Some D-amino acid enantiomers are associated with destructive and toxic effects for living organisms, in contrast to the above-presented "desired" deviant enantiomers. Consequently, biological organisms try to get rid of these enantiomers using various strategies. First of all, D-amino acids can be detected and eliminated by special proteins, called D-amino acid oxidases. Moreover, D-amino acids can be stored in deposits where they do not interfere with everyday metabolism (Rein 1992).
In some cases, the amount of D-amino acids constantly increases during ageing of the living organism. Eye-lenses serve as such an example where D-enantiomers of the amino acid D-aspartic acid were detected, which increase in concentration with age and denaturation induced by irradiation with P-particles. The mechanism of formation of D-aspartic acid probably involves stereoinversion of a specific aspartic acid residue (Asp-151) in the predominant lens protein called aA-crystallin. Additional post-translational modifications, including deaminations and oxidations were observed in crystalline lens protein samples of aged persons. The modifications
4 Similar developmental changes were reported for other organs such as testis, adrenal and pineal glands, mainly focussing on the d-amino acids d-aspartic acid and d-serine.
5 The authors proposed rather adventurously that the different behavior of the d- and l-serine enantiomers during hydrolysis might have caused the biomolecular asymmetry since the less decomposed l-serine might have had more opportunities to bind with peptide nucleic acid (PNA) than did d-serine (Nagata and Tagashira 1998).
appeared to be directly related to lens opacification, meaning that the eye-lens becomes less transparent (Momose et al. 1998; Fujii 2002). This by the way serves as a good example for Erwin Schrodinger's hypothesis that racemization is caused by an increasing incapability of the living organism to work against the force of increasing entropy. Here, the concept of "negentropy production" was considered as characteristic of the living matter.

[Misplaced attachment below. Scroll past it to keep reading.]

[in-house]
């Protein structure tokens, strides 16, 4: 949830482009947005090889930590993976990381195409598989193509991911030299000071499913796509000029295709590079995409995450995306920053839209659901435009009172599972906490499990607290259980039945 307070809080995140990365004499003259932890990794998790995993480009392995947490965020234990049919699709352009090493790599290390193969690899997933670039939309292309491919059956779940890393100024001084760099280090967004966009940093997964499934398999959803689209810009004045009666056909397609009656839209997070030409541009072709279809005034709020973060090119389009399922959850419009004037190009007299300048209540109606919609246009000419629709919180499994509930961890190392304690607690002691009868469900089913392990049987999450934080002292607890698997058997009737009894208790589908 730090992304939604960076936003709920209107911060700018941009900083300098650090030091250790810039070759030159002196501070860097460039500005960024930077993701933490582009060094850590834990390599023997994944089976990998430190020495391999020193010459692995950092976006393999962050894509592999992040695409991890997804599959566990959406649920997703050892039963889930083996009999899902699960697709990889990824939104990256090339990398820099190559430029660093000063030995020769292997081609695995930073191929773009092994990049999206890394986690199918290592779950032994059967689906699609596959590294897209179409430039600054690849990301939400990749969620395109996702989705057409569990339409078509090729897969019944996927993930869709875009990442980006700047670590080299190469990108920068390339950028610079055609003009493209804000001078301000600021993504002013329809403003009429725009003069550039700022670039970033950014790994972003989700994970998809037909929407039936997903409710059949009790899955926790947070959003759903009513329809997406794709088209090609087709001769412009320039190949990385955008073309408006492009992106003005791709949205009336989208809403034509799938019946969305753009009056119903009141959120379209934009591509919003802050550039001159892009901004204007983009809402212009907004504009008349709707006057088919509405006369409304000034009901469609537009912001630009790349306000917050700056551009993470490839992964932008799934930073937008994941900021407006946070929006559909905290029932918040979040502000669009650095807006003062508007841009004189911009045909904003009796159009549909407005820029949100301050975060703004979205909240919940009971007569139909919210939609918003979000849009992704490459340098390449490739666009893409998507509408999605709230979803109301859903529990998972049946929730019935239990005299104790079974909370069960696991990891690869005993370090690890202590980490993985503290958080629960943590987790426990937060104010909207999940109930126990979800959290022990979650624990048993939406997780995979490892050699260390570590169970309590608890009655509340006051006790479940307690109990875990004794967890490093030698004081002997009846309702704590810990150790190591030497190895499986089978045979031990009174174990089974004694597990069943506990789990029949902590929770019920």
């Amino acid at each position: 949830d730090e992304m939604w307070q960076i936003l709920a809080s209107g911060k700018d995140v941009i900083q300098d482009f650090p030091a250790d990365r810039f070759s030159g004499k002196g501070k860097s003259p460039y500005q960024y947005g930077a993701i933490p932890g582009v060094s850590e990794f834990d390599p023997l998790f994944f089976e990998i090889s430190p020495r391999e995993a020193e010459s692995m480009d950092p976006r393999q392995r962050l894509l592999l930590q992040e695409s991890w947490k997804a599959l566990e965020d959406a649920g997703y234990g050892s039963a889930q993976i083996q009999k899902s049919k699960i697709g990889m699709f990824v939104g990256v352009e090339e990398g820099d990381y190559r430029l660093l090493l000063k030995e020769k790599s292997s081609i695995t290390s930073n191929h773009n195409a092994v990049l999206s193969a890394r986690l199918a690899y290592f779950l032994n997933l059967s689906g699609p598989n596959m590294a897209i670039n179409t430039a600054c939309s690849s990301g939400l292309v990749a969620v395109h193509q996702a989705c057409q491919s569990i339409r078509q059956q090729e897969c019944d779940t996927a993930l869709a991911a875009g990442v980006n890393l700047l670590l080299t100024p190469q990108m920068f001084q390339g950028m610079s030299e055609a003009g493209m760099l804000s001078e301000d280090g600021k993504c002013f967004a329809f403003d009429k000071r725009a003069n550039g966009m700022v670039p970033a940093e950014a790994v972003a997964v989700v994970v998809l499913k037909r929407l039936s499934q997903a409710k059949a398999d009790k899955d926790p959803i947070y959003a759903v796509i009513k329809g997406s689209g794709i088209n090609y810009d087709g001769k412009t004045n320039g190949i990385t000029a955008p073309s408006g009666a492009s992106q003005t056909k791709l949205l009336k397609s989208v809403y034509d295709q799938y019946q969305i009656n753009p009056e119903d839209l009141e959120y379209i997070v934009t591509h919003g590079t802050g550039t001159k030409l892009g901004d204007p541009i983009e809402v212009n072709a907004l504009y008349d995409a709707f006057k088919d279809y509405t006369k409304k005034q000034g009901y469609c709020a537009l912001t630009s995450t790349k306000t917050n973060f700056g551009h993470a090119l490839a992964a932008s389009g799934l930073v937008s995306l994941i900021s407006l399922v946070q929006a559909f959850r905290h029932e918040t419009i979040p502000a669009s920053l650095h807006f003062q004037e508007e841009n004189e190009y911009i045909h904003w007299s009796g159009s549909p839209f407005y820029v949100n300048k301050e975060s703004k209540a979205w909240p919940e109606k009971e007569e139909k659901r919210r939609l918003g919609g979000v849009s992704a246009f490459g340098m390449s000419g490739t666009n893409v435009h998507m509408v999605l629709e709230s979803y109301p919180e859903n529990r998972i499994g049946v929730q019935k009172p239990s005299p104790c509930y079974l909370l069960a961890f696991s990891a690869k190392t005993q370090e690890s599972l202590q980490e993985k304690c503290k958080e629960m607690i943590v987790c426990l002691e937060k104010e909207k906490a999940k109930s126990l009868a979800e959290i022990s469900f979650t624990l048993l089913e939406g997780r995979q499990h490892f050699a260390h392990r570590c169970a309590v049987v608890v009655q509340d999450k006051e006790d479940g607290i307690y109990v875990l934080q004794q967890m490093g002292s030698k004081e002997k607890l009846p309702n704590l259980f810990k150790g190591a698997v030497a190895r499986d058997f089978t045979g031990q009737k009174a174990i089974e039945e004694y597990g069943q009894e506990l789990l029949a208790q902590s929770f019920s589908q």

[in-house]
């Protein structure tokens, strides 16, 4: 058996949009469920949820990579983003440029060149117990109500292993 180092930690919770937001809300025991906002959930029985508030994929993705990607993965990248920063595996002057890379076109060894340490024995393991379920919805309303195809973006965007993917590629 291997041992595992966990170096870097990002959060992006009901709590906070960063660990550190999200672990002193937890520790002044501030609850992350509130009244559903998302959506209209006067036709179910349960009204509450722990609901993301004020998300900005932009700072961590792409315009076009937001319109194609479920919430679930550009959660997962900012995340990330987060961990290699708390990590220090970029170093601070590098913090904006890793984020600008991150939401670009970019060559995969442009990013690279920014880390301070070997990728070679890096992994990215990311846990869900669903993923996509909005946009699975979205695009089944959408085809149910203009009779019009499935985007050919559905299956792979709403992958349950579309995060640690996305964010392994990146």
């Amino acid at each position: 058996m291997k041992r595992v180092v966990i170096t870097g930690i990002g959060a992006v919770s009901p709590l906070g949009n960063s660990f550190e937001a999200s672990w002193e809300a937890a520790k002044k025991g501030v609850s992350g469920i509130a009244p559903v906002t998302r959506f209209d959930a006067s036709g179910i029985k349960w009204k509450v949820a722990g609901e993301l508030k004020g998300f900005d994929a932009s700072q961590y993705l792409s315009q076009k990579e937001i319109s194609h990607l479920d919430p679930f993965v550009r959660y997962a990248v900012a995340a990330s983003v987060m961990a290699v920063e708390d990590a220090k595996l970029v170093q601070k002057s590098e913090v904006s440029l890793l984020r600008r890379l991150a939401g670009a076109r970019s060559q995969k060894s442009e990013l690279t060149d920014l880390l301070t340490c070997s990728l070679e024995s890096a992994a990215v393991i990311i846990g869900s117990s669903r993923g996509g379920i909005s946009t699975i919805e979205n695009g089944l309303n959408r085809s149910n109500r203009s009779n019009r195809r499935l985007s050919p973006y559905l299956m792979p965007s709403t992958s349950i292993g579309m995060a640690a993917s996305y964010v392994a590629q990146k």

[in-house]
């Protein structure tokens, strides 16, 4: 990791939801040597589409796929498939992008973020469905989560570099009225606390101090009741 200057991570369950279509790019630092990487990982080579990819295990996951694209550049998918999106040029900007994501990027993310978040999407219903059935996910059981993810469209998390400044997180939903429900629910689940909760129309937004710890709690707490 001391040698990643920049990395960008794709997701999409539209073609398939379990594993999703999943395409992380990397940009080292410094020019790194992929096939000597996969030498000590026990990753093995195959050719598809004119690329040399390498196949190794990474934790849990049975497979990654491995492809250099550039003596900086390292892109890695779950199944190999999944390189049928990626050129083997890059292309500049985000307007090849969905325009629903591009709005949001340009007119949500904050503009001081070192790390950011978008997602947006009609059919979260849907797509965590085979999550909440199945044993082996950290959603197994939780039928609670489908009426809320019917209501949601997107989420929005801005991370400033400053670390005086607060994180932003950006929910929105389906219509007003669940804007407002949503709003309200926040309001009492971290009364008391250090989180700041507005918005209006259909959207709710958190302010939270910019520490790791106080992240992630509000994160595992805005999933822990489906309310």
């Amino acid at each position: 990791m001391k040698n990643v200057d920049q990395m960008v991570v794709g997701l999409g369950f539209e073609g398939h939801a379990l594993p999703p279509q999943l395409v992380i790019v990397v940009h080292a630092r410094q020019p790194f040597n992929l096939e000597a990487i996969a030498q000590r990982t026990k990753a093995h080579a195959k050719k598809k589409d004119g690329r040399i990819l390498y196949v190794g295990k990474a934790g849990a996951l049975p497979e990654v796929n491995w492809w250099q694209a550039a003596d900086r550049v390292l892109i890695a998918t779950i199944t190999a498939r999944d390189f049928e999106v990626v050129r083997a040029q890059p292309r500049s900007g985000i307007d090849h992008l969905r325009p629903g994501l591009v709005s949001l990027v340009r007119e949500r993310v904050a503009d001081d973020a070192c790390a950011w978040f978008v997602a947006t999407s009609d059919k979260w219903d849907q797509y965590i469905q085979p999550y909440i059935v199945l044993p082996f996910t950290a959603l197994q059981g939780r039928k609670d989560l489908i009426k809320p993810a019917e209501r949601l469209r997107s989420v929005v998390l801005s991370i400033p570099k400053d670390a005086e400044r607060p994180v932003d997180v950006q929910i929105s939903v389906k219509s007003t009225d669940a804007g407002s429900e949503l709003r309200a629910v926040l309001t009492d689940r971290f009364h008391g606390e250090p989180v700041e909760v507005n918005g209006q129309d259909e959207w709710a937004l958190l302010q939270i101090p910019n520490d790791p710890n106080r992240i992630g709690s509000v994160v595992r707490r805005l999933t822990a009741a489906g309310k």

These post-translational modifications were not observed in the lens protein samples of a young group. In these kinds of eye-medical studies, the eye-lens opacification was traced back to the amount of D-aspartic acid in the lens.
Moreover, other examples let us interpret the occurrence of D-amino acids in proteins as molecular markers for ageing (Fujii 2002): bones show relatively high concentrations of D-amino acids. In teeth, D-enantiomers of amino acids were identified as well. Profiles of D-aspartic acid in teeth revealed that aged living bodies deposit higher amounts of this deviant enantiomer, which was explained by an ongoing racemization of aspartyl residues in a protein over time (Fujii 2002). The older the organism, the higher is the concentration of D-amino acids to remove. There is thus speculation that molecules of deviating chirality may play a role in the processes of ageing itself (MacDermott and Tranter 1989).
Alzheimer's disease may also be linked to an increased amount of D-aspartic acid and D-serine enantiomers in the body. It is assumed that the deposition of the P-amyloid protein in the brain causes - or is involved in molecular processes in connection with - Alzheimer's disease. This protein is composed of 42 amino acid residues showing stereochemical inversion of the Asp-1, Asp-7, and Ser-26 amino acid residues in the case of Alzheimer's patients. It was thus suggested that the P-amyloid protein was aggregated by the racemization of these amino acid residues and accumulated in the brain (Fujii 2002 and references therein). Further studies confirmed that the racemization of an aspartic acid residue in the protein accelerated peptide aggregation and fibril formation observed for Alzheimer's patients.
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